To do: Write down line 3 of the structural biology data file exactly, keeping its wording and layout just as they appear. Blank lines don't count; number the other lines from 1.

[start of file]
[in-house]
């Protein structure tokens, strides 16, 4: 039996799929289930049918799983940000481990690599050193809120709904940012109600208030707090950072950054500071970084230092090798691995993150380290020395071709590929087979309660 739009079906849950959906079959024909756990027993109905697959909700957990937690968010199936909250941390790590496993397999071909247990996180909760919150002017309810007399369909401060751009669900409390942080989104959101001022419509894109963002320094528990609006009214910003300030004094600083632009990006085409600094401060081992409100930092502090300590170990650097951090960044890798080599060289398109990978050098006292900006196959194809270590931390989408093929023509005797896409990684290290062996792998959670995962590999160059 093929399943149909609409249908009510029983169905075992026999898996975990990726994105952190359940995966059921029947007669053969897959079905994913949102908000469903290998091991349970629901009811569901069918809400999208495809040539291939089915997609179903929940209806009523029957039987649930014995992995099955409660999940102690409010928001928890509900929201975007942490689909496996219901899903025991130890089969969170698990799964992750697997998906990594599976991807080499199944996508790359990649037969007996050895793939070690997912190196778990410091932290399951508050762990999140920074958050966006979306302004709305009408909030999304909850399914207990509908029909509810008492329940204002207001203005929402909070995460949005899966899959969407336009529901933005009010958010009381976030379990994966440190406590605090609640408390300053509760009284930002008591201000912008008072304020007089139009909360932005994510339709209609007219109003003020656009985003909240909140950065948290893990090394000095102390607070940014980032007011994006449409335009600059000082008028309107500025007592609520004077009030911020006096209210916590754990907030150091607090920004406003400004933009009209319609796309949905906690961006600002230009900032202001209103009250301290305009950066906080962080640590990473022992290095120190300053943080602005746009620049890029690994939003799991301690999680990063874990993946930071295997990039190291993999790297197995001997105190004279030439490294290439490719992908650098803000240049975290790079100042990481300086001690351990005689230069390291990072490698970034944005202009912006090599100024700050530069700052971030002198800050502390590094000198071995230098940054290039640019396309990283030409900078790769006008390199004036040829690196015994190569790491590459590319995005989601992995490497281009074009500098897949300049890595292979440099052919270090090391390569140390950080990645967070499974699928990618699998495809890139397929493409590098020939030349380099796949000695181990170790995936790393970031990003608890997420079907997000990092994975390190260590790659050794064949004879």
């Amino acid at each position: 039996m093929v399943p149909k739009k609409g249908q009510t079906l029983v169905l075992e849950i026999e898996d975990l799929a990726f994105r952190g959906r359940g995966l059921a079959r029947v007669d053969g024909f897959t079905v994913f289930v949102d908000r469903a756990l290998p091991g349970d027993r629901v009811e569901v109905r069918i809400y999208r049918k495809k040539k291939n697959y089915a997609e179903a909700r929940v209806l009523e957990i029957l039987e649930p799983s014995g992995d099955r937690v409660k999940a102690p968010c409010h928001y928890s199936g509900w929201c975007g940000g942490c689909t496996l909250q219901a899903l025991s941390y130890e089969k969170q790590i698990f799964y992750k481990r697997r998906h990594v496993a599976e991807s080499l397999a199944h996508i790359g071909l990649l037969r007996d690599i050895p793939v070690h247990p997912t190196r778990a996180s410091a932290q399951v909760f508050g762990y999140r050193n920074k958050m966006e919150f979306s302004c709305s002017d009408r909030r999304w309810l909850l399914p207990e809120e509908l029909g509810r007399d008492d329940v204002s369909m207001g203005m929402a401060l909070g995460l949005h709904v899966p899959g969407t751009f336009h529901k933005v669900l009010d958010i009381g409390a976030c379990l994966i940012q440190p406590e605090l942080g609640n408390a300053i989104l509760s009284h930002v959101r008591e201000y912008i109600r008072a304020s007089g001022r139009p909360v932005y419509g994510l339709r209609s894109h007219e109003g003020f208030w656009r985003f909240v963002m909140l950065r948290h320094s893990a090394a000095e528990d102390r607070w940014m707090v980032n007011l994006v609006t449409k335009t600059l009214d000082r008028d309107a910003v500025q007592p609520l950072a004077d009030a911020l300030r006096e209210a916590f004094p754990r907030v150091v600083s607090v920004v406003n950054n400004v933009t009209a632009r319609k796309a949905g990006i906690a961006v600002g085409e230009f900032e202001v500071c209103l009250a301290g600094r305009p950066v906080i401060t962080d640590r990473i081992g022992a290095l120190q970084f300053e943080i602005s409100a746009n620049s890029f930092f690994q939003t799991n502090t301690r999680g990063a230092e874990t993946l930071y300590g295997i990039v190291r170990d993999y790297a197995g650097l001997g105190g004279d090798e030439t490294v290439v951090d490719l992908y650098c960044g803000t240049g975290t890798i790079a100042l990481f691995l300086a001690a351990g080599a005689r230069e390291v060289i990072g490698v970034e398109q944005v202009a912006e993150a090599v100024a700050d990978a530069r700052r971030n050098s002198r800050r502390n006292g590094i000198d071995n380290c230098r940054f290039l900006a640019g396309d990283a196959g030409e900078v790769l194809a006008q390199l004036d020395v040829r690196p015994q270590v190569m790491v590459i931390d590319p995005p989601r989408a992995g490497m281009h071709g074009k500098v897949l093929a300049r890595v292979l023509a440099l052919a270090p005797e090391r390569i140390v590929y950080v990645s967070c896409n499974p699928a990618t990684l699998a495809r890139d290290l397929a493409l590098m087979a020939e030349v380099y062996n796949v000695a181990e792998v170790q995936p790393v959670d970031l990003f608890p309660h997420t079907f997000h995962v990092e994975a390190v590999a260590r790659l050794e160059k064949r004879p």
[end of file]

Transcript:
């Amino acid at each position: 039996m093929v399943p149909k739009k609409g249908q009510t079906l029983v169905l075992e849950i026999e898996d975990l799929a990726f994105r952190g959906r359940g995966l059921a079959r029947v007669d053969g024909f897959t079905v994913f289930v949102d908000r469903a756990l290998p091991g349970d027993r629901v009811e569901v109905r069918i809400y999208r049918k495809k040539k291939n697959y089915a997609e179903a909700r929940v209806l009523e957990i029957l039987e649930p799983s014995g992995d099955r937690v409660k999940a102690p968010c409010h928001y928890s199936g509900w929201c975007g940000g942490c689909t496996l909250q219901a899903l025991s941390y130890e089969k969170q790590i698990f799964y992750k481990r697997r998906h990594v496993a599976e991807s080499l397999a199944h996508i790359g071909l990649l037969r007996d690599i050895p793939v070690h247990p997912t190196r778990a996180s410091a932290q399951v909760f508050g762990y999140r050193n920074k958050m966006e919150f979306s302004c709305s002017d009408r909030r999304w309810l909850l399914p207990e809120e509908l029909g509810r007399d008492d329940v204002s369909m207001g203005m929402a401060l909070g995460l949005h709904v899966p899959g969407t751009f336009h529901k933005v669900l009010d958010i009381g409390a976030c379990l994966i940012q440190p406590e605090l942080g609640n408390a300053i989104l509760s009284h930002v959101r008591e201000y912008i109600r008072a304020s007089g001022r139009p909360v932005y419509g994510l339709r209609s894109h007219e109003g003020f208030w656009r985003f909240v963002m909140l950065r948290h320094s893990a090394a000095e528990d102390r607070w940014m707090v980032n007011l994006v609006t449409k335009t600059l009214d000082r008028d309107a910003v500025q007592p609520l950072a004077d009030a911020l300030r006096e209210a916590f004094p754990r907030v150091v600083s607090v920004v406003n950054n400004v933009t009209a632009r319609k796309a949905g990006i906690a961006v600002g085409e230009f900032e202001v500071c209103l009250a301290g600094r305009p950066v906080i401060t962080d640590r990473i081992g022992a290095l120190q970084f300053e943080i602005s409100a746009n620049s890029f930092f690994q939003t799991n502090t301690r999680g990063a230092e874990t993946l930071y300590g295997i990039v190291r170990d993999y790297a197995g650097l001997g105190g004279d090798e030439t490294v290439v951090d490719l992908y650098c960044g803000t240049g975290t890798i790079a100042l990481f691995l300086a001690a351990g080599a005689r230069e390291v060289i990072g490698v970034e398109q944005v202009a912006e993150a090599v100024a700050d990978a530069r700052r971030n050098s002198r800050r502390n006292g590094i000198d071995n380290c230098r940054f290039l900006a640019g396309d990283a196959g030409e900078v790769l194809a006008q390199l004036d020395v040829r690196p015994q270590v190569m790491v590459i931390d590319p995005p989601r989408a992995g490497m281009h071709g074009k500098v897949l093929a300049r890595v292979l023509a440099l052919a270090p005797e090391r390569i140390v590929y950080v990645s967070c896409n499974p699928a990618t990684l699998a495809r890139d290290l397929a493409l590098m087979a020939e030349v380099y062996n796949v000695a181990e792998v170790q995936p790393v959670d970031l990003f608890p309660h997420t079907f997000h995962v990092e994975a390190v590999a260590r790659l050794e160059k064949r004879p």